June 2011: The 8th Rack
It's a dual 8-step or single 16-step sequencer where the voltage of whichever steps that are enabled with a switch can be summed to the main CV output.
So imagine a step sequencer where each time it steps, multiple lights can be on at the same time instead of just 1 out of 8 or 16.
When paired with potentiometers that are tuned to specific chromatic intervals, the output is from another planet and is incredibly musical.
After having the parts to complete my Electro-Music / Scott Stites Klee sequencer for a while, the big issue was coming up with a solution for cutting slits for the sliders on the front panel. I finally tried out a crazy idea involving a metal cut-off/sanding disk in a circular saw. The results were very good.
Of course it would have been much simpler to use rotary potentiometers but having sliders for each step makes the Klee so much more enjoyable to interact with when performing.
Even the most unguided and random live tweaking can lead to lovely results:
Current modular setup:
- The 7th Rack
I prefer using one panel, Serge-style - saves a lot of trouble of getting individual panels cut.
This rack has a mankato quadrature filter, 2 wogglebug #3's, tellun neural agonizer (dual spring reverb), korg triple-resonator and a fonitronic 5-channel mixer.
(Click the thumbnails to see the full images)
The wiring looks pretty messy right now, but it will all be tied down all nice and neat. The 2 reverb tanks are for the tellun neural agonizer and will be mounted on the back of the rack.
- DIY Modular Synth Part 6: The End?
Here are some boards that are begging to be stuffed:
Row 1: tellun neural agonizer (dual spring reverb), korg triple-resonator, mankato quadrature filter
Row 2: gssl with 2 hi-pass filters, my 3rd SN-Voice, Nite EQ-3D & psu's (sooo cool!)
The final pieces of the modular are almost ready. I guess there are going to be 3 last racks. One will have a GSSL "Ultimate" version compressor alongside a stereo Nite EQ 3D clone. One of the racks will house a Scott Stites Super Klee sequencer, and finally the last rack will have the Neural Agonizer, Korg PS-3100 resonator clone, Magic Smoke Mankato Filter.
The only problem that I foresee with this being the supposed "end" of my modular build is that I've got a 3rd SN-Voice, a Blacet Frequency Divider and possibly a soon-to-be-aquired Wave Terrain oscillator, all with no home. Man, that's almost a whole other rack's worth of modules. Will it ever end??
What good are all these audio signals without a decent mixer? How about a clean sounding passive summer, with an aux bus thrown in for fun?
- Based on NewYorkDave designs:
(courtesy Prodigy Pro forums)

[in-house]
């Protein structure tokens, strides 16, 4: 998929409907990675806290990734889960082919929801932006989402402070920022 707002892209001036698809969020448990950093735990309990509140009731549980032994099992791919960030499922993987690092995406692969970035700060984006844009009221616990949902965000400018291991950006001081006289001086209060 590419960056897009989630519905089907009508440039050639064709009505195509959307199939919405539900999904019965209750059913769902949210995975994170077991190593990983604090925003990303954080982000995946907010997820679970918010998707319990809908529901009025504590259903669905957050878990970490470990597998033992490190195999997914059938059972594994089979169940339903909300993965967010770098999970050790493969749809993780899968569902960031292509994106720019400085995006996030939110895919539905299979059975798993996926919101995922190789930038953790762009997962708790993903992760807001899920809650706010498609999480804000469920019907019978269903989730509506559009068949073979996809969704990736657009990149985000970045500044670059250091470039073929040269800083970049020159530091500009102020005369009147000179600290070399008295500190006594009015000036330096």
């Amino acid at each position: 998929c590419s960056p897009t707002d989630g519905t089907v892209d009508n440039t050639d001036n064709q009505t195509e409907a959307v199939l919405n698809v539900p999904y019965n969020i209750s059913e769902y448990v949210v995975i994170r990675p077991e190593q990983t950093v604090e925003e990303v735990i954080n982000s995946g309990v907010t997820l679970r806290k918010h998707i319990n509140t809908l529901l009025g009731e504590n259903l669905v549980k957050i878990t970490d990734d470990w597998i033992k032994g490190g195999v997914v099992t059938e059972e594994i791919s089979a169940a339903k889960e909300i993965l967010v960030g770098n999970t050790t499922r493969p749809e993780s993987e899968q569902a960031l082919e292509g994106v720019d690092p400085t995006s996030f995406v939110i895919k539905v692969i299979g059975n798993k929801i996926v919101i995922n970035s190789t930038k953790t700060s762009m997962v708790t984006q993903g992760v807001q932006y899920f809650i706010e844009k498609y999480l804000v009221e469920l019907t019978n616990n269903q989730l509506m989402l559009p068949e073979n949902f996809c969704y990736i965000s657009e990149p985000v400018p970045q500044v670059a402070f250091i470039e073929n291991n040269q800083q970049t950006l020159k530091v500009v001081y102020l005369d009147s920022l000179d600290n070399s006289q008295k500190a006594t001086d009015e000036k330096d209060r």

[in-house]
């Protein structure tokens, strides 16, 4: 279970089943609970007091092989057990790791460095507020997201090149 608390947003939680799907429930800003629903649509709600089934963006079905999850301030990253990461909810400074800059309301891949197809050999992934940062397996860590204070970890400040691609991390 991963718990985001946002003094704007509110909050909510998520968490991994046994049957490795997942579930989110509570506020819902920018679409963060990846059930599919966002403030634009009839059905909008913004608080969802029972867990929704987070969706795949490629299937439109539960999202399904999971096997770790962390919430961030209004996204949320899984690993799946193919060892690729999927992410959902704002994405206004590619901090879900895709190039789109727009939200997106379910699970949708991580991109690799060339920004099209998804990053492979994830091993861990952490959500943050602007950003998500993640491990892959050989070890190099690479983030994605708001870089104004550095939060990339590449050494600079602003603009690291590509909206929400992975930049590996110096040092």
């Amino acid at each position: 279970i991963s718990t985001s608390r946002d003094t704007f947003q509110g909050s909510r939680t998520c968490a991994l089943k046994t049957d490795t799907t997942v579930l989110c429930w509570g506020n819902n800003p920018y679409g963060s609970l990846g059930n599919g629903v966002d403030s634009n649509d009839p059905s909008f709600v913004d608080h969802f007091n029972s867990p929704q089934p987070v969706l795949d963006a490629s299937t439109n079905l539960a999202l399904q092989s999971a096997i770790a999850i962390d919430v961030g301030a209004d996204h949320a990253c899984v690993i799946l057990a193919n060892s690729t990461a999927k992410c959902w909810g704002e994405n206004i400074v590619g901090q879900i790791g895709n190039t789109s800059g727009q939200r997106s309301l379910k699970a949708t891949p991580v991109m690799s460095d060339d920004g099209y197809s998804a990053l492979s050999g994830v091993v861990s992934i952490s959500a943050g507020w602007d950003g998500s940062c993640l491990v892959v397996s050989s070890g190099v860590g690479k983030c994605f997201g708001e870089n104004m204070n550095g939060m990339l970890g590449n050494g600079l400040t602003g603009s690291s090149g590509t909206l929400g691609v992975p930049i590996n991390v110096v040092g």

- DIY Modular Synth Part 4: CGS, Oakley & Papareil
Two more modular racks were completed here, with lovely toys such as octave dividers, lag processors, filters, comparators, burst generators, and LFO's.
The CGS Bi-N-Tic (which is also a great VCO) makes some of the most unique sounds I've ever heard from a filter. I remember giggling with glee while twisting the frequency pot and reaching that point on the filter which alwasy goes "POP". Great stuff.
Another killer CGS board is the Synthacon. It's so wet and grimey - definetely the most vintage sounding filter on my rack.
I'm disappointed to say that I still haven't managed to get my Polivox filter clone working. I was looking for some UA776 chips for this and was instead sold the supposed equivalent, LS776. Another diy-er claimed that he got his working fine with these chips, but I can't seem to get anything out of this board. Hmmmm.
The Texas Instruments SN-76477 Synth-on-a-chip had fascinated me for quite a while and I was putting together some ideas of how to build one. Many a diy-project had been designed around this chip in the last 30 years, but along came the brilliant Thomas Henry and gave it full 1V/Oct control ...the venerable SN-Voice was born and I was hooked!
I slapped together a twin SN-Voice based on Thomas Henry's design onto proto board (ack!) and helped inspire the creation of State Machine's SN-Voice PCB, which has since sold over 200 boards. My version is still unique though because of dual-555 timers which I used to drive the mixer logic inputs of the SN chip. This allows for very strange modulation capabilites, over and above the weirdness provided by the SN chips themselves.
I had been eyeing Tom G's Wildcat II Modular synth for a while, but decided that the uncertainties surrounding his designs weren't worth the hassle. The ASM-2 had a nice lineage and offered tried-and-true circuits - although tricky at times to figure out wiring diagrams, everything worked perfectly and Elby Designs provided great support during the build.
My first foray into the addictive world of DIY-modular synthesis started with a beautiful little rack from Blacet Research.